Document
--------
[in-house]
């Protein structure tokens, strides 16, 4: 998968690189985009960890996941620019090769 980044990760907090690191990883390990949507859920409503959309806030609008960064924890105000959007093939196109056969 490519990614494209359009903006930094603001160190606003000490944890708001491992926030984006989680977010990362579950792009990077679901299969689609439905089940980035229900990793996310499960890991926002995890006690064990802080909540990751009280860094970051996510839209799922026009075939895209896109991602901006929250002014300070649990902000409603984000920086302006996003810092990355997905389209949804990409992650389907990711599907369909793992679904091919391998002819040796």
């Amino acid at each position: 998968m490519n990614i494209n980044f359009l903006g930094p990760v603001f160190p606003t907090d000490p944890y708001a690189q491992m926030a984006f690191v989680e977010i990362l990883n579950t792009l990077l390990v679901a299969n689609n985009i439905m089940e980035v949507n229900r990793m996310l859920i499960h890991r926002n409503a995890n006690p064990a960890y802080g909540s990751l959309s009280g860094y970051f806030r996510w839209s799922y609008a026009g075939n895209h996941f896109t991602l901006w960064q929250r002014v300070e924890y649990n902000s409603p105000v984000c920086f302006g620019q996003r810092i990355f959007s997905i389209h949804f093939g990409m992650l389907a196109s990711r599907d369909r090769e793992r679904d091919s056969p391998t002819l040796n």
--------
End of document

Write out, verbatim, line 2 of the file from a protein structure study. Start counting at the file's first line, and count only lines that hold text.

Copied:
């Protein structure tokens, strides 16, 4: 998968690189985009960890996941620019090769 980044990760907090690191990883390990949507859920409503959309806030609008960064924890105000959007093939196109056969 490519990614494209359009903006930094603001160190606003000490944890708001491992926030984006989680977010990362579950792009990077679901299969689609439905089940980035229900990793996310499960890991926002995890006690064990802080909540990751009280860094970051996510839209799922026009075939895209896109991602901006929250002014300070649990902000409603984000920086302006996003810092990355997905389209949804990409992650389907990711599907369909793992679904091919391998002819040796």